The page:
Our latest audit of HUD’s Compliance with the Improper Payments Elimination and Recovery Act of 2010 (IPERA) was issued on March 15, 2013. We reported that HUD generally complied with IPERA and while we also reported that HUD did not meet all of the law’s objectives, our findings related to the HUD offices other than PIH and the report contained no recommendations for PIH.
Nevertheless, HUD rental housing assistance programs (RHAP), which includes PIH and multifamily housing programs continue to be an OMB-designated high error program. Moreover, 32 percent of HUD’s budget is allocated for RHAP, thus subjecting HUD to considerable financial risk. In fiscal year 2012, RHAP improper payments increased to over $1.2 billion (from $959 million in fiscal year 2011), as reported in HUD’s fiscal year 2012 Agency Financial Report. OIG will continue to monitor this area and assess whether last year’s improper payment increase was a one-time event or the start of a continuing trend.
Issues Related to the Performance of Executive Directors and other Officials and Their Movement from One PHA to Another
Over the years, the OIG has noted the movement of PHA officials from one PHA to another. In particular, situations were noted where an individual had performed poorly, or was even caught engaging in illegal activity, only to emerge at a different PHA. This raises questions about the due diligence carried out by the hiring PHAs to fully vet candidates for critical positions, particularly the executive director. Except in the limited situations where HUD has taken over a PHA, HUD does not play a role in overseeing PHAs’ hiring of their key officials, because such hiring is done pursuant to State law applicable in the particular jurisdiction.
Moreover, there are no required professional certifications that individuals must possess in order to qualify for key positions. This makes it all the more critical for PHA boards to play an active role in the hiring process.
The OIG is currently investigating more than two dozen cases where PHAs have hired individuals that have committed frauds or serious abuses at previous PHA jobs. Ultimately, PHAs and their governing boards must take responsibility for fully vetting candidates for key positions. To assist in this effort, and as part of the OIG’s fraud prevention strategy, we are working with industry groups to develop an integrity bulletin that specifically addresses recruiting and hiring by PHAs.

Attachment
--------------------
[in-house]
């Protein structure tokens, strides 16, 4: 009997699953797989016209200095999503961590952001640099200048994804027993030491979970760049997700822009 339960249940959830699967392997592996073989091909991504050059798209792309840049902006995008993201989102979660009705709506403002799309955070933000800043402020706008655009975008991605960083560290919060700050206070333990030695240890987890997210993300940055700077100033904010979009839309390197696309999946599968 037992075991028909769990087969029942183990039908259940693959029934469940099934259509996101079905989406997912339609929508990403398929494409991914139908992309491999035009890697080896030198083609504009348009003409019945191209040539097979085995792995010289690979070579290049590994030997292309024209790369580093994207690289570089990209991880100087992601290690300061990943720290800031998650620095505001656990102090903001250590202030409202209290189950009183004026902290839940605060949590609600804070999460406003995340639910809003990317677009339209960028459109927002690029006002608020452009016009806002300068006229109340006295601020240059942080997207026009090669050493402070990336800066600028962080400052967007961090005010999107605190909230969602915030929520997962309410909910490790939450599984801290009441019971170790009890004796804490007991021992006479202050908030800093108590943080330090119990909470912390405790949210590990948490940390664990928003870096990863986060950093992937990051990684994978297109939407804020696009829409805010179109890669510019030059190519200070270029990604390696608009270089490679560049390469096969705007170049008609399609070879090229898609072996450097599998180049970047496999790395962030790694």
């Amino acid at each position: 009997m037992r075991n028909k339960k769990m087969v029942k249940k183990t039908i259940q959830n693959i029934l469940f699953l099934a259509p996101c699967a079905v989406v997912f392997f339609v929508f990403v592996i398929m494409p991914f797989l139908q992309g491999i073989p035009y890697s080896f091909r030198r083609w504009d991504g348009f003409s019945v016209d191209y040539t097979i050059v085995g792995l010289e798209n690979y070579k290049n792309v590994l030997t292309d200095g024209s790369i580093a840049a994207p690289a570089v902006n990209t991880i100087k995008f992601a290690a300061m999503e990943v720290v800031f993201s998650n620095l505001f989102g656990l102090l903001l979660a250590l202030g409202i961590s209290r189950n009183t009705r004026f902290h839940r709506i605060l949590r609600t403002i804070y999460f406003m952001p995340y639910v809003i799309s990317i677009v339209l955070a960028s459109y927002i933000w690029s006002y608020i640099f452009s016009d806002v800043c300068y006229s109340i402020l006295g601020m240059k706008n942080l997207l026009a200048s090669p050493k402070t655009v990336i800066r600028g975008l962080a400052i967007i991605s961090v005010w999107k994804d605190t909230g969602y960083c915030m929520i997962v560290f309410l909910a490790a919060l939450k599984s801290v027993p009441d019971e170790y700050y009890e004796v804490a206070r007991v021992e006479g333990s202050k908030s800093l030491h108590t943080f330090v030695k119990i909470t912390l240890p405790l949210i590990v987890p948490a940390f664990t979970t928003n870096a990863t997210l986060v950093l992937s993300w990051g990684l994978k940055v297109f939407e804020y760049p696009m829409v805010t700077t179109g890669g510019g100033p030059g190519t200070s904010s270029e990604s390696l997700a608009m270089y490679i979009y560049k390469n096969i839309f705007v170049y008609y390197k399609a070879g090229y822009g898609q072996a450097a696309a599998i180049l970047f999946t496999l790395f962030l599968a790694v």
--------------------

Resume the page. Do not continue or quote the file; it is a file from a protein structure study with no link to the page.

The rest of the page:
Moving to Work
Moving to Work (MTW) is a demonstration program for public housing agencies (PHA) that is intended to provide PHAs the opportunity to design and test innovative, locally-designed strategies that use Federal dollars more efficiently and effectively, help residents find employment and become self-sufficient, and increase housing choices for low-income families. MTW gives PHAs exemptions from many existing public housing and voucher rules and more flexibility with how they use their Federal funds. The program was authorized in 1996 legislation and implemented in 1999. It has been in “demonstration” status since then. Industry groups and others have pushed for expansion of the program.
The OIG has expressed its continued concerns about the program over the years. The demonstration program, as designed, was originally intended for high performing PHAs yet HUD has admitted substandard performers for participation into the program. A Government Accountability Office (GAO) report issued in April 2012 concluded that HUD has not identified standard performance data and indicators needed to evaluate the MTW program. In our opinion, performance indicators are critical to demonstrating program results and ensuring that the program’s statutory objectives are met.
HUD needs to implement GAO’s recommendations and develop performance measures and collect data for all PHAs to develop baselines to measure statutory compliance and effectiveness. Ideally, this should occur before decision-makers conclude whether it should be continued or expanded. HUD also needs to ensure that the selection and approval process is objective and not subject to abuse as we have reported on in the past.
PIH Program Oversight and Enforcement
HUD has challenges in monitoring its PIH programs since it relies a great deal on electronic monitoring through PHAs’ self-assessments and other self-reported information collected in HUD’s information systems. Until HUD is able to modernize its outdated systems and more effectively target its resources, it will continue to be constrained in its effectiveness to oversee the proper use of funds by the PHAs. In addition, we have observed reluctance by HUD to take enforcement actions. Often the attitude displayed by the Department in response to problems that come to the fore is the emphasis that public housing is a locally administered program. It takes this position despite the fact that it is regularly criticized for not having better control over the PHAs.